The Bitcoin Lightning Network explained! What is Lightning Network? LN is a cryptocurrency protocol to improve blockchain speed & scalability to facilitate micropayments & increase transactions per second through bidirectional payment channels.
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Number 7: What is the Lightning Network?
The Lightning Network (or LN) is a protocol aimed at dealing with the speed and scalability issues that blockchains are currently facing. Initially designed to tackle these limitations on the Bitcoin blockchain, the Lightning Network could ultimately work on top of any blockchain. Through bidirectional payment channels that are kept off the main blockchain, this protocol will allow people to instantly send and receive payments with significantly reduced transaction fees. A payment routing system effectively creates a decentralized network of lightning-fast transactions, much as the name suggests. In Bitcoin’s case, LN has been touted as the protocol that will enable it to potentially scale to millions of transactions per second, and take it one step closer to mainstream adoption.
Number 6: Why Was It Created?
LN was mainly created for micropayments, with the goal of rivaling the transaction power of traditional systems such as Visa, which can scale upwards of 47,000 transactions per second. In his initial design of Bitcoin, Satoshi Nakamoto provided the building blocks for rapid transactions that take place between cooperating users and aren’t held back by fees or block times. Satoshi’s idea inspired many developers who have since been trying to refine it into a working prototype. Joseph Poon and Thaddeus Dryja were the first to publish a whitepaper on the Lightning Network. There are currently several LNs in active development with ongoing testing.
Number 5: How Does It Work?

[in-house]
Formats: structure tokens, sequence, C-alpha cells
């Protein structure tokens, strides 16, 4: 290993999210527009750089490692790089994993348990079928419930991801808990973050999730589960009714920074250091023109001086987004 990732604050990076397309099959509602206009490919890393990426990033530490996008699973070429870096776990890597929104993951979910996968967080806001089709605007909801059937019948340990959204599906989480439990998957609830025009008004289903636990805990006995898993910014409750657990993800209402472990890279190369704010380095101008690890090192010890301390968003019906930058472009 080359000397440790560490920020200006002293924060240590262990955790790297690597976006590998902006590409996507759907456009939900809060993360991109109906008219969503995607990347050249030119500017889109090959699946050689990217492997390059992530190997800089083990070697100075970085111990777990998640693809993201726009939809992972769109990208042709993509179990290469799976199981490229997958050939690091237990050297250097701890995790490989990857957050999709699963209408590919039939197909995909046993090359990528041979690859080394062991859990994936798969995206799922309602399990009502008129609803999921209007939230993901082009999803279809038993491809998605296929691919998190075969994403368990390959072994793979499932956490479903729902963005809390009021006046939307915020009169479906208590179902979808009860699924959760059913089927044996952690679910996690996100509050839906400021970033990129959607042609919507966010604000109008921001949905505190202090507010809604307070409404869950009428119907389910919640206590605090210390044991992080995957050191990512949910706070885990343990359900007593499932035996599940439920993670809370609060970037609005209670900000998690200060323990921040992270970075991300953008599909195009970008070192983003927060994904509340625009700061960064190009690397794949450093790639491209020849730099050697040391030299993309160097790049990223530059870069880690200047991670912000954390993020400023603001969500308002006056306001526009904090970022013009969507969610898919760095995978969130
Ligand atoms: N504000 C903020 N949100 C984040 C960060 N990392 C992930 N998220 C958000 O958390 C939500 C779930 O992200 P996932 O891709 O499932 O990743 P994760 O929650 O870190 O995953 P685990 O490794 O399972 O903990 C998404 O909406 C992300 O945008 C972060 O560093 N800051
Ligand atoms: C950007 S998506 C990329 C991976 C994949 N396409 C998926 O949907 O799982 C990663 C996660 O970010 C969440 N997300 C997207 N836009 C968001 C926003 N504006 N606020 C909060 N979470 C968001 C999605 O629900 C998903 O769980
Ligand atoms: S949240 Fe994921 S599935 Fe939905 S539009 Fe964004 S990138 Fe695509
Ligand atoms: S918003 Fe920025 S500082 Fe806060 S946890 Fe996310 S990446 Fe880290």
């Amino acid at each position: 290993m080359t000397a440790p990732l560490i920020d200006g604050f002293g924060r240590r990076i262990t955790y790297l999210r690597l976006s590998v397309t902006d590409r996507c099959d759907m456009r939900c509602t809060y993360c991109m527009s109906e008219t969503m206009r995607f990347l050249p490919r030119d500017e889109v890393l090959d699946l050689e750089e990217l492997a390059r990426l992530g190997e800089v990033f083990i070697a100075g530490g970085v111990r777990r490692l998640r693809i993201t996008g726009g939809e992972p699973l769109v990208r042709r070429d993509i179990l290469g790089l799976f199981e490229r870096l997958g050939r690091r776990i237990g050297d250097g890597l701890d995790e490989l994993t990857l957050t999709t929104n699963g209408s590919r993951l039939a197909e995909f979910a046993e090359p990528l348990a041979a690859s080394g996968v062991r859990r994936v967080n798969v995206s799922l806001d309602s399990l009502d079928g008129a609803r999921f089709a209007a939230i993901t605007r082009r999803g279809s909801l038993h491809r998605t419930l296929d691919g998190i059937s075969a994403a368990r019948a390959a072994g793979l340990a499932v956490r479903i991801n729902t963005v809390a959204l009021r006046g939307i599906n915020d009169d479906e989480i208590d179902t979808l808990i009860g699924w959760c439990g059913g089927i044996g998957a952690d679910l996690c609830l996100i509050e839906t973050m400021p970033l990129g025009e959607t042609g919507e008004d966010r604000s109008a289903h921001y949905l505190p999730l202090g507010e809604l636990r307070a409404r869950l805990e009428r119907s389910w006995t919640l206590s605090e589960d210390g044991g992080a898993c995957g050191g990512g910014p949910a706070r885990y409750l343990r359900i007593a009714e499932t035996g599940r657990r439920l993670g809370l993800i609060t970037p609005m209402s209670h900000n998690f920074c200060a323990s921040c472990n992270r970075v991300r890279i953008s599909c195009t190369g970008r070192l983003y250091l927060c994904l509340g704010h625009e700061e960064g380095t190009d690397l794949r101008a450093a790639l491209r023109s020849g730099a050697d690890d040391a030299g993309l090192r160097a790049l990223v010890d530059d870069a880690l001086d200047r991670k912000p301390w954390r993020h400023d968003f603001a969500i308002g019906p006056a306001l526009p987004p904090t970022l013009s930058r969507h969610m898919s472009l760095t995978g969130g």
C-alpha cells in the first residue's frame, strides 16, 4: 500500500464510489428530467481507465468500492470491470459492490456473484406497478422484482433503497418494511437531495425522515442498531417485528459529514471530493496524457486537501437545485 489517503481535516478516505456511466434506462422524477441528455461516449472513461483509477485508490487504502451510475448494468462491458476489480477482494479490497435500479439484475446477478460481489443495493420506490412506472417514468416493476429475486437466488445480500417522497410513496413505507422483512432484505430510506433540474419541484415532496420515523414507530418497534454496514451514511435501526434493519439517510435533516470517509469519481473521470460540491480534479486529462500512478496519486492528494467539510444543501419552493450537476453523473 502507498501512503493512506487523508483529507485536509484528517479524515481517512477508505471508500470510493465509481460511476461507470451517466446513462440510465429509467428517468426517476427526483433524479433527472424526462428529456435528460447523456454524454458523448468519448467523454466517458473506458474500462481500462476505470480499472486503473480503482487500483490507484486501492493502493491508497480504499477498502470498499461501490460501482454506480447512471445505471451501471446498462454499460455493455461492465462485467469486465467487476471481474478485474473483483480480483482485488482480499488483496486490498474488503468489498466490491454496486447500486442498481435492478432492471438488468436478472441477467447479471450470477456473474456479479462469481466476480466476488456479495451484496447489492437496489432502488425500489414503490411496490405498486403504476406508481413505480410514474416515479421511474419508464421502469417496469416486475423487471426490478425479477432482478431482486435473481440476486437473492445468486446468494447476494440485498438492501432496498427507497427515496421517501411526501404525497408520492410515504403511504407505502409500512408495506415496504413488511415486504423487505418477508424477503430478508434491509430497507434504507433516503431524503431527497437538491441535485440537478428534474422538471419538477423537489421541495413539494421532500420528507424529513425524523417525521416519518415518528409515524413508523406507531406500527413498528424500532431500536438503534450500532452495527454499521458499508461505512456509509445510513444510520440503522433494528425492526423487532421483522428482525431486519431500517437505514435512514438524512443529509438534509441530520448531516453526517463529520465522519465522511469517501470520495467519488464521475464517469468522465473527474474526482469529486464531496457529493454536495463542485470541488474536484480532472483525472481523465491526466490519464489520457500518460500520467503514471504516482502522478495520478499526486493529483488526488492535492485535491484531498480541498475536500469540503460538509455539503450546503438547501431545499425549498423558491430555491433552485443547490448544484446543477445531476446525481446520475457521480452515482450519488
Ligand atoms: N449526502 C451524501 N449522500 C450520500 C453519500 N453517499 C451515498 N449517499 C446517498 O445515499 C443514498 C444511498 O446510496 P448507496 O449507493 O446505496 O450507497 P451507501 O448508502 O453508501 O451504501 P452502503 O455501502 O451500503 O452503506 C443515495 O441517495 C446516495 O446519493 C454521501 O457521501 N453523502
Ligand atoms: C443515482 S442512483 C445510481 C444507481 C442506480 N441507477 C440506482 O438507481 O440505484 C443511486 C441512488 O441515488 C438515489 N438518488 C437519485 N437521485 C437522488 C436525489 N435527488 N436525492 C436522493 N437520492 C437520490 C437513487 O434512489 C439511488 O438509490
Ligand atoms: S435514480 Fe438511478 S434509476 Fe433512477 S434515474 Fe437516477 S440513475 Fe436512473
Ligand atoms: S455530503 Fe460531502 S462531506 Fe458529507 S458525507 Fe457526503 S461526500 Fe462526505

In order to understand how the Lightning Network works, it’s best to focus on a theoretical example. Let’s say Jack and Jill plan on doing a lot of Bitcoin transactions between one another. With Bitcoin’s current setup, the fees alone would hinder them from carrying out their transactions on the main blockchain, particularly if the sums in question are small. What the Lightning Network does is enable them to setup a bidirectional payment channel between themselves that doesn’t broadcast every transaction they make on the Bitcoin blockchain. This is called an off-chain approach. Either Jack or Jill (or both) deposit a certain amount of Bitcoin in a multi-signature address, thus opening up a payment channel. The multi-sig address acts as a safe that can only be unlocked when both Jack and Jill sign a transaction with their private keys. The amount of Bitcoin deposited is equivalent to the overall estimated value of their transactions. For full transparency, the opening of a payment channel is recorded on the main blockchain and includes a balance sheet detailing the amount of Bitcoin each of them has contributed. From that point on, Jack and Jill can perform unlimited transactions with each other; constantly updating a copy of the balance sheet that they both possess. After each update on the balance sheet, they each sign it and keep the information between themselves. Constantly signing each update prevents fraud or holding the funds hostage by either party. There’s no limit to the lightning-fast transactions they can perform since everything takes place away from the main blockchain. To close the payment channel, all either Jack or Jill has to do is simply broadcast the latest copy of the balance sheet across the Bitcoin main chain. After the miners validate their signatures and decide that everything is up to par, the funds stored in the multi-sig address are released to Jack and Jill in accordance with the latest balance sheet. Remember that Jack can also use the Lightning Network to set up a channel with a coffee shop, bookstore, bar, restaurant, etc. The Lightning Network effectively reduces strain on the Bitcoin blockchain, as only two transactions will ever be recorded on it: the opening of a payment channel and the closing of a payment channel. One quote puts it as: “LN moves the value from the ownership of Bitcoins to the promise of ownership of the Bitcoins.” By pooling funds together in a common safe, what both parties essentially transfer is the promise of ownership, with all the failsafes put in place to ensure that the said promise is valid. This, however, is only the tip of LN’s potential.